Why does Fleck’s first killing have so much power? The answer is that Fleck is the illegitimate son of Thomas Wayne. This is why, as Fleck discovers when he reads his mother’s begging letter to Wayne, Penny puts so much faith in Thomas, her former lover. After the three businessmen are killed, Thomas Wayne appears on television claiming that although he didn’t know them he saw the men as family – since everyone at Wayne Enterprises is family to him. Ironically, his own disowned and much abused son watches his hypocritical father make this hollow announcement on television. The man who wants to be mayor, father of the city, can’t even be a father to his own son: he condemns men like the subway killer as “clowns”.
Fleck and his mother are essentially a psychic dump – an id – for all the dark and unacceptable actions Gotham’s elite undertake to maintain their wealth and power. Their insanity and dysfunction provide the mirror image of the fully functional elite group who, according to the world at large, are the “good guys” and respectable citizens – entirely normal people.
This why Fleck’s first crime – a crime against his father in essence – must take place underground: he is the revenge on the elites for their hidden crimes. A return of the repressed. This is made clear later in the film when Fleck tries to confront Thomas Wayne. Fleck sneaks into a gala cinema showing for the city’s upper class: they are watching a Charlie Chaplin film. Chaplin, the innocent clown, is enjoyed by the elite while they are watched by the man who will become the dark clown, Joker, the necessary antipode to their own “innocent” and gilded world.
Later in the film, Fleck, now become Joker, proceeds to kill his pseudo-father figures. In the first instance, he kills Randall, the co-worker at the two-bit party clown company Fleck works for and the man who gave Fleck a handgun to protect himself from bullies – a gun that Fleck will later use to commit his first major crime. When Fleck disgraces himself by bringing the handgun to a children’s hospital during a clowning act, Randall pins the blame on Fleck and claims that the hapless loon was badgering him for a gun. The man who once claimed a paternal interest in Fleck’s welfare reports him to the boss and gets Fleck fired from the only job he ever enjoyed. Randall’s betrayal is repaid in bloody kind when Fleck goes off his meds and becomes Joker.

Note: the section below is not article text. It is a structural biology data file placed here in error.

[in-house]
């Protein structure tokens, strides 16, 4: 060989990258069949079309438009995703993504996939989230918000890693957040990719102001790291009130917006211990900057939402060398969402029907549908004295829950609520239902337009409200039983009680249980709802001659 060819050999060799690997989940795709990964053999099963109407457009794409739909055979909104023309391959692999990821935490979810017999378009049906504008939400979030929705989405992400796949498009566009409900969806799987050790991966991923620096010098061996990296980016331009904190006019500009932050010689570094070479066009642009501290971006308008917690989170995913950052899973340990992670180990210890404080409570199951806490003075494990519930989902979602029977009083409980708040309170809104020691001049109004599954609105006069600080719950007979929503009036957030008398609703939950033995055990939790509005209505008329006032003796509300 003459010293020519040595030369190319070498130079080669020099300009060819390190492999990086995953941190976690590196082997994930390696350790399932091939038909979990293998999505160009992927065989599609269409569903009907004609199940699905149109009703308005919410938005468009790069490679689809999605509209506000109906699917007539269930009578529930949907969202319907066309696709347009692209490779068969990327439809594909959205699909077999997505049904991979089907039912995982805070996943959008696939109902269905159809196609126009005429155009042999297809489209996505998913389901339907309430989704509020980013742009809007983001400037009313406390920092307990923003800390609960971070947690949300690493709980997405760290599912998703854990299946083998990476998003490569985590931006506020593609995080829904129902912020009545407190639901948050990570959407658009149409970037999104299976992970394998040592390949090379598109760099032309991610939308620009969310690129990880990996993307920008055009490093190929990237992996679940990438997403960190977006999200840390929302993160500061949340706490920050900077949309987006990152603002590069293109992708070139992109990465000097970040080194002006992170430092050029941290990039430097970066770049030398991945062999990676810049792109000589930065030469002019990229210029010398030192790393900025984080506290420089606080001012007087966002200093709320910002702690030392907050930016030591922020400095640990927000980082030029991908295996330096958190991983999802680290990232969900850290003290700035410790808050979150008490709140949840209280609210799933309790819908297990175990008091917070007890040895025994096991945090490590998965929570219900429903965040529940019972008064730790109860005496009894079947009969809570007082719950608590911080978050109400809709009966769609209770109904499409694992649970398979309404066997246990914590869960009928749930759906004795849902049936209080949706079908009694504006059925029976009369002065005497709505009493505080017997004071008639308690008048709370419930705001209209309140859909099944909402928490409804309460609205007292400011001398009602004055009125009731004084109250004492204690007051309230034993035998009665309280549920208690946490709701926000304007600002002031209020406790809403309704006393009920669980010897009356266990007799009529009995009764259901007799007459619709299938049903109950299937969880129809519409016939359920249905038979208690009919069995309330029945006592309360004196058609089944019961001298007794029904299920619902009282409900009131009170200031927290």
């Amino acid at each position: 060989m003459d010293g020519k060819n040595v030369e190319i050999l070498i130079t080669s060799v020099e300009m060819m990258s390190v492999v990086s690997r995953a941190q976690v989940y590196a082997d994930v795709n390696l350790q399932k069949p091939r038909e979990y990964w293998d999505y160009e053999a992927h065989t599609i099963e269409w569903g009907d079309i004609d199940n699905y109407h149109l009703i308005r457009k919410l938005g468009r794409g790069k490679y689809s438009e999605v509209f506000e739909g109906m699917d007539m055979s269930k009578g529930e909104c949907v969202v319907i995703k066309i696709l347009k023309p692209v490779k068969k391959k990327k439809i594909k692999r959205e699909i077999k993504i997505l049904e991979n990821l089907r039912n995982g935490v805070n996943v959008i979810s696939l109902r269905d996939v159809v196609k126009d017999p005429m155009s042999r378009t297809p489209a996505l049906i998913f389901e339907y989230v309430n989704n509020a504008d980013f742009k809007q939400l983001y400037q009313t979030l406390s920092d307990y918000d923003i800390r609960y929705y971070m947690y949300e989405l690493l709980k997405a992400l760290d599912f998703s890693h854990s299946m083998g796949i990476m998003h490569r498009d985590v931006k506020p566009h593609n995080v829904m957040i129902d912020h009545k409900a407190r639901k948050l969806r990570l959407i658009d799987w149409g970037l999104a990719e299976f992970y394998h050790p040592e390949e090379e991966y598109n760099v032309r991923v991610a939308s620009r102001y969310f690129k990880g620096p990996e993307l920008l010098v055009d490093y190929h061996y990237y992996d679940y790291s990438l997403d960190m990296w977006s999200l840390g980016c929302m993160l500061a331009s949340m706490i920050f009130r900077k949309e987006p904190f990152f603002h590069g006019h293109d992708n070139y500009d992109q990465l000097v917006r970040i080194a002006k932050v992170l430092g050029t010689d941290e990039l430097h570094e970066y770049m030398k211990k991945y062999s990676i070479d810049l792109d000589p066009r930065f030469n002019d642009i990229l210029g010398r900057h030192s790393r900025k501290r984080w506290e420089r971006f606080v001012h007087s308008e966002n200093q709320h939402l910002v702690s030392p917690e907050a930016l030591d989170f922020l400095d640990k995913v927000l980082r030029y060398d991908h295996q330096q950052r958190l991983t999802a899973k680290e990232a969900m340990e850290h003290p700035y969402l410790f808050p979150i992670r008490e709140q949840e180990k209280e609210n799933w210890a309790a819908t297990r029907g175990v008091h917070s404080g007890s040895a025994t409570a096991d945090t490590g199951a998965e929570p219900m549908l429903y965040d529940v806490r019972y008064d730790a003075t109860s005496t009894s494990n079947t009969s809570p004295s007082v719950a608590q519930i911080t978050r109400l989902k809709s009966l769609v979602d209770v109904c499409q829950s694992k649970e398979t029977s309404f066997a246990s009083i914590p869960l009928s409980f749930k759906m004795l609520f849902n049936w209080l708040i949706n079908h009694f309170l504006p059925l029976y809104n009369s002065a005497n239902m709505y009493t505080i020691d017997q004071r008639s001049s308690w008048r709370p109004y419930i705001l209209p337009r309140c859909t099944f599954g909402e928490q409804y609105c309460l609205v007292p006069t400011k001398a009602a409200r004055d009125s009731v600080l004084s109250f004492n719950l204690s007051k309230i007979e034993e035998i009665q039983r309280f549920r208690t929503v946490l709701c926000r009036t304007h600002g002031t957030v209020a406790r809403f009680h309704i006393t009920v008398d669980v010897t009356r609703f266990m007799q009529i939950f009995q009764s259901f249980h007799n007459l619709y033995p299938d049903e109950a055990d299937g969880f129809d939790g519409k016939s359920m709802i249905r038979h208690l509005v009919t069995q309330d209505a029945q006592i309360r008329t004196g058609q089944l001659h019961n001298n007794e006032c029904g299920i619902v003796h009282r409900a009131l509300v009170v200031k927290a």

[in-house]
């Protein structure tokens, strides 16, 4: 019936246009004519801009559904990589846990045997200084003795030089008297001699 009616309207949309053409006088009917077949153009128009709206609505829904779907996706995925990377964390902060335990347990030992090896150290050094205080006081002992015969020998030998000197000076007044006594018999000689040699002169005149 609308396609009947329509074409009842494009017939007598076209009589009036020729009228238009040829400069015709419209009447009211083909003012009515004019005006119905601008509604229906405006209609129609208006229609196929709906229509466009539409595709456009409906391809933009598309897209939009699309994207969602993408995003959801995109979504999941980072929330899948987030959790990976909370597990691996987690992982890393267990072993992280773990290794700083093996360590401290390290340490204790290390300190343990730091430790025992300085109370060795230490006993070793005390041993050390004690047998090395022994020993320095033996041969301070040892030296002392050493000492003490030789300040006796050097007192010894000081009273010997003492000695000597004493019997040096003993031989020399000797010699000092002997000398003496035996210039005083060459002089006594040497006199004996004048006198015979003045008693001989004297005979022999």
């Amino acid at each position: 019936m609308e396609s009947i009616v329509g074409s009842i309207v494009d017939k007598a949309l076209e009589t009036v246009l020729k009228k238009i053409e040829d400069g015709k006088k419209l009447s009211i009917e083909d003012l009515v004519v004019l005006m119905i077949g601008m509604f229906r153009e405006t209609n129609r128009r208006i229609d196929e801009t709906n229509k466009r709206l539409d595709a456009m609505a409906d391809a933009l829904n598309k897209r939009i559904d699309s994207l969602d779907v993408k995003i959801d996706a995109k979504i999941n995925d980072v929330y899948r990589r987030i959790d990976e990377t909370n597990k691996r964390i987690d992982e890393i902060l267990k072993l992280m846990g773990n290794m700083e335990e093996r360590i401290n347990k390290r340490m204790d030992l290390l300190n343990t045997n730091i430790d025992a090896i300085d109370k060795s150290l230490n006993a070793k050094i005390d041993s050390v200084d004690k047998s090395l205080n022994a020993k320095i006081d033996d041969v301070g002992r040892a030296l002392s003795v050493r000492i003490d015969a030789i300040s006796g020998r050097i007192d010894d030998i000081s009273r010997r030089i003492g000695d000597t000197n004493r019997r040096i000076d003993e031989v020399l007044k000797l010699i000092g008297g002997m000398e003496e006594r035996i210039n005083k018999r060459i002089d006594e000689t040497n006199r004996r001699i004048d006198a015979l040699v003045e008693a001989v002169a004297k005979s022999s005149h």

In the film’s final act, Fleck kills Murray Franklin, the talk-show host who he has venerated from afar. In his daydreams, Fleck had imagined appearing on Murray’s evening talk show – a favourite of his mother’s at tea time – and being embraced and welcomed for his noble care of his mother. This will be his big break. As it turns out, Murray finally brings Fleck on his show – not to embrace him as a son – but to mock and humiliate him after previously amusing his audience with a video clip of Fleck’s lamentable stand-up act in a Gotham comedy dive. In return for this mocking, Joker takes the opportunity of an invitation to come on Murray’s show for further humiliation to tell the world what he really thinks is funny (and it’s certainly not their idea of humour) – and to kill Murray.
Finally, the riot at the end of the film that Fleck inadvertently provokes by murdering the businessmen leads to the conditions where – in accordance with the mythological origins of Batman – Thomas Wayne and his wife are murdered in front of a young Bruce Wayne, the boy who will become Batman. They are shot dead, not by Joker, but by one of the rioters inspired by him.
Three father figures betray Fleck: Thomas Wayne, his own father; Randall, his co-worker; and Murray, the showman. Three father figures, three dead businessmen on the subway: this is the bloody symbolic arithmetic of Joker.
So the privileged young Bruce Wayne, like his unacknowledged half brother, will also grow up as an orphan – and so he will also rely, like Fleck, on a substitute father figure, his butler Alfred Pennyworth. By joining Joker, Fleck, Batman, and Wayne in this way, Joker completes the symbolic circuit of the Batman mythology. These ambiguous and violent men in masks are related – half dark and half light, and half brothers also.
The shaman rises